Rita O'Grady
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Quotes for
Rita O'Grady (Character)
from Made in Dagenham (2010)

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Made in Dagenham (2010)
Rita O'Grady: All right, um, everybody out!

Rita O'Grady: Look, I know you're not mentioning it because you're being polite and everything, but when we met in the corridor, well I was really upset, and I never usually use that type of language.
Lisa Hopkins: Don't you?
Rita O'Grady: No.
Lisa Hopkins: Well I called Mr Clarke a complete cock.

News Reporter 1: What if Mrs. Castle says "no deal"?
News Reporter 2: How will you cope then?
Rita O'Grady: Cope? How will we cope? We're women. Now, don't ask such stupid questions.

Eddie O'Grady: Christ, I like a drink, but I ain't out on the beer every night or screwin' other women, or... 'Ere, I've never once raised me hand to you. Ever. Or the kids.
Rita O'Grady: Christ.
Eddie O'Grady: What? Why are you looking like that?
Rita O'Grady: Right. You're a saint now, is that what you're tellin' me, Eddie? You're a bleedin' saint? 'Cause you give us an even break?
Eddie O'Grady: What are you saying?
Rita O'Grady: That is as it should be. Jesus, Eddie! What do you think this strike's all been about, eh? Oh yeah. Actually you're right. You don't go on the drink, do ya? You don't gamble, you join in with the kids, you don't knock us about. Oh, lucky me. For Christ's sake, Eddie, that's as it should be! You try and understand that. Rights, not privileges. It's that easy. It really bloody is.

Albert Passingham: This dispute's got nothing to do with what skill level you are. Ford decided to give you less money because they can. They're allowed to pay women a lower wage than men. All over the country women are getting less because they're women. You'll always come second. You'll always be fighting over the scraps from the top table, until you...
Rita O'Grady: Until we get equal pay, yeah.
Albert Passingham: Yeah.
Rita O'Grady: What I don't get is why it's so important to you.
Albert Passingham: I got brought up by my mum. Me and me brothers. She worked all her life. And she paid my aunt Lil to take care of us during the day. And it was hard, especially as she was getting less than half than what the blokes at the factory was getting, for doing the same work. And there was never any question that it could be any different. Not for her. Someone has got stop these exploiting bastards getting away with what they've been doing for years. And you can, you can, Rita, believe me.

Rita O'Grady: All those in favour of not only maintaining but increasing our current industrial action by going to an immediate all-out stoppage until we get the same rates of pay as the men! Well, why not? Cause that's what this is really about, innit? We're on the lowest rate of the entire bleeding factory despite the fact we got considerable skill. And there's only one possible reason for that. It's cause we're women. And in the workplace, women get paid less than men, no matter what skill they got! Which is why from now on, we got to demand a level playing field and rates of pay which reflect the job you do, not whether you got a dick or not! This strike is about one thing and one thing only! Fairness. Equal pay or nothing! All those in favour?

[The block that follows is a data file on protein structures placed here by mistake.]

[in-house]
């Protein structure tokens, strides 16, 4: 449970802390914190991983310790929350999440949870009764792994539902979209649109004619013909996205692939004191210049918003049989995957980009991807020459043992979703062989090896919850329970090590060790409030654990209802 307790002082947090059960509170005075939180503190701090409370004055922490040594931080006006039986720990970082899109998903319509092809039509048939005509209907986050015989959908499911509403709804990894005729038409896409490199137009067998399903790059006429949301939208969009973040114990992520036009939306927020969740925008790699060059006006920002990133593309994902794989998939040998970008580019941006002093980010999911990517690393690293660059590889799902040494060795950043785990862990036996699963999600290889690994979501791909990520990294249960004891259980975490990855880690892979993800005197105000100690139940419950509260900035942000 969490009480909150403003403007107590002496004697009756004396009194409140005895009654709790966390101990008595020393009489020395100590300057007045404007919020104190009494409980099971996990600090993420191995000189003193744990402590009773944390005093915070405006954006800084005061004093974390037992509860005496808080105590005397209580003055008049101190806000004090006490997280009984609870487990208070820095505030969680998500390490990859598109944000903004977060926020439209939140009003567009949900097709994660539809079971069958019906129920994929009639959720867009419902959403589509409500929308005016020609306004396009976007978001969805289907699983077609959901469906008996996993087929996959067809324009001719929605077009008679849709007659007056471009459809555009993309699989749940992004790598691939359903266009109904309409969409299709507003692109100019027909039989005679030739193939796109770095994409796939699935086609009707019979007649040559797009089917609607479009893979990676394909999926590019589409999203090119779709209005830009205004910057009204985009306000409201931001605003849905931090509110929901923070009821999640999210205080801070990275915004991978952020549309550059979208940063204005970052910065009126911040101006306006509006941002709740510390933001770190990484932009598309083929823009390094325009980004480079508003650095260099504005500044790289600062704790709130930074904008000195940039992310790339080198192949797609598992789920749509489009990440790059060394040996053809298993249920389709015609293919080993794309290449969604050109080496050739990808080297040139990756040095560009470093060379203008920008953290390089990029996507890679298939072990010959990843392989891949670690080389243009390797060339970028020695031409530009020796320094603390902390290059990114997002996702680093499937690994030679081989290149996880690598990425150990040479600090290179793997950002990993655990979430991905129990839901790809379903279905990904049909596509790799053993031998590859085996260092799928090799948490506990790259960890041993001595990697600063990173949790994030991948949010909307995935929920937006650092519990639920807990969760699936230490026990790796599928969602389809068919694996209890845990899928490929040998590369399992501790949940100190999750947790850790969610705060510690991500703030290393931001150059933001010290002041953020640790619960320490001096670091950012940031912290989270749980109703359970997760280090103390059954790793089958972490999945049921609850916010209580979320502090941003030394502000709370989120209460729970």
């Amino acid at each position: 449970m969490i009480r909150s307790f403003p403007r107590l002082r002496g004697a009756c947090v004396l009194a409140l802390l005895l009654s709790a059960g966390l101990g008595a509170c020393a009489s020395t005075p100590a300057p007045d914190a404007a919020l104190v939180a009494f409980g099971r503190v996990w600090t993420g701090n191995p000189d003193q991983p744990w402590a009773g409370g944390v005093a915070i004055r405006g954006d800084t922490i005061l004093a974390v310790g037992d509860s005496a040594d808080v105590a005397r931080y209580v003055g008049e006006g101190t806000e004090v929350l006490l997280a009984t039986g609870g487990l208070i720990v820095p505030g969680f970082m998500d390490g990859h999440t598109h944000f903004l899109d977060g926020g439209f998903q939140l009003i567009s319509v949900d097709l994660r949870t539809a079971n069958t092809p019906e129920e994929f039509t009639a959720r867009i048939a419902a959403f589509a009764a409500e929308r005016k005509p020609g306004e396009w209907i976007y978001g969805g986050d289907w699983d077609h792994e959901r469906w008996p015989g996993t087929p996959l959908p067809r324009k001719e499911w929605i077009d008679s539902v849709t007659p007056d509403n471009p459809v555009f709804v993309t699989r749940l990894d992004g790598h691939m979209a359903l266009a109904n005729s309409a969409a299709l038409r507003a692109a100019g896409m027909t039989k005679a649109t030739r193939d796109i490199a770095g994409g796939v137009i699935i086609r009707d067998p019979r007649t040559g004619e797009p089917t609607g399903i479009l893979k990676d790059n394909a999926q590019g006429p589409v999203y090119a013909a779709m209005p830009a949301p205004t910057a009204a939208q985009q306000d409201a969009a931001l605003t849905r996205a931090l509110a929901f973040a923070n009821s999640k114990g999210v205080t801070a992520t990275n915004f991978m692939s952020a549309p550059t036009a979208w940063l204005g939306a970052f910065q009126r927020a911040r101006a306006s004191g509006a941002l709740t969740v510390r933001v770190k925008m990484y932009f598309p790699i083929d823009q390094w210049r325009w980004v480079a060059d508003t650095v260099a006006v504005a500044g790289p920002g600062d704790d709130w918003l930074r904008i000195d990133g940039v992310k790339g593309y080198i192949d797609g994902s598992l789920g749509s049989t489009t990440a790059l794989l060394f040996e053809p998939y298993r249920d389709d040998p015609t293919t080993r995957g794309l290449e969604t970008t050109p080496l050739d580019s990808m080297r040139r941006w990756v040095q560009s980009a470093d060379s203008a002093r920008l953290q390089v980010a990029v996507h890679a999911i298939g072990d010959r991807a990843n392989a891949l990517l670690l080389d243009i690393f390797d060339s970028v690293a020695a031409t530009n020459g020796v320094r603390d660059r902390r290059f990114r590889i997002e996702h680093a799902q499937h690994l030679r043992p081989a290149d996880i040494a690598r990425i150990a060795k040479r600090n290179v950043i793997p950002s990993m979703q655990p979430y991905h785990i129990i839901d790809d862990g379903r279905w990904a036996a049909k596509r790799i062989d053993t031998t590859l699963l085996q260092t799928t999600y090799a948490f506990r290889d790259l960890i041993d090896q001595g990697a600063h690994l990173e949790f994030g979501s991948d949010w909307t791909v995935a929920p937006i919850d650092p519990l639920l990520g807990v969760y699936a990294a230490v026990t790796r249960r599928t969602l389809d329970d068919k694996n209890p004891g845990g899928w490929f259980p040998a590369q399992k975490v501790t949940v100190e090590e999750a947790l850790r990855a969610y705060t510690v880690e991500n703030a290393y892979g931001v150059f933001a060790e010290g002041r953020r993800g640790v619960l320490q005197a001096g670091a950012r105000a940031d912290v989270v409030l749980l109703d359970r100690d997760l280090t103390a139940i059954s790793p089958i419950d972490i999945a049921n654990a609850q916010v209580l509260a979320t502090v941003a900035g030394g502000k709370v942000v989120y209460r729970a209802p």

The Women: Yeah!
Rita O'Grady: Everybody out!

[Rita gives an impromptu speech at the trade union conference]
Rita O'Grady: My best friend lost her husband recently. He was a gunner in the 50 Squadron in the RAF. Got shot down one time, on a raid to Essen. And even though he was badly injured, he managed to bail out. I asked him why he joined the RAF, and he said "Well, they've got the best women, haven't they?"
[audience laughs]
Rita O'Grady: And then he said "Well, you've got to do something, haven't you? You had to do something, that was a given. Cos it was a matter of principle. You had to stand up. You had to do what was right. Cos otherwise you wouldn't be able to look at yourself in the mirror." When did that change, eh? When did we, in this country, decide to stop fighting? I don't think we ever did. But you've got to back us up. You've got to stand up with us. *We* are the working classes - the men *and* the women. We're not separated by sex, but only by those who are willing to accept injustice and those like our friend George who are prepared to go into battle for what is right. And equal pay for women *is* right.

Rita O'Grady: Bollocks. I'm sorry, but it is. Three hours we've been sat here. That's what matters to the girls? How you're qualified to talk about that, I do not know.
Rita O'Grady: [she pulls out threads of leather] Have a look at this. There. You put them together, go on!
Ford executive: Ford property, I believe?
Rita O'Grady: Oh stop it! We have to pick all these different pieces and work out how they go together. Cause there ain't no template is there? We have to take them all and sow them one by one into the finished article. That is not unskilled work! Which is how you've regraded us! Christ, you need to take an exam to...
Peter Hopkins: Miss O'Grady...
Rita O'Grady: No it's Mrs. O'Grady.
Peter Hopkins: Mrs. O'Grady I understand your grievances...
Rita O'Grady: Oh I don't think you do! It's not difficult, though. We're entitled to semi-skilled and the wages that go with it.
Peter Hopkins: Why don't you bring this to the meeting...
Rita O'Grady: No hang on, I haven't finished. And regards to these cue jumping business, we put this complaint in months ago. It's just you've done nothing about it. And we all know why don't we? It's cause women have never been on strike before. You just thought you could forget it and we'll go away, well I'm sorry but it isn't going to be that easy, cause we're not going anywhere. We're gonna do what we said we would: no more overtime, and an immediate twenty-four hour stoppage.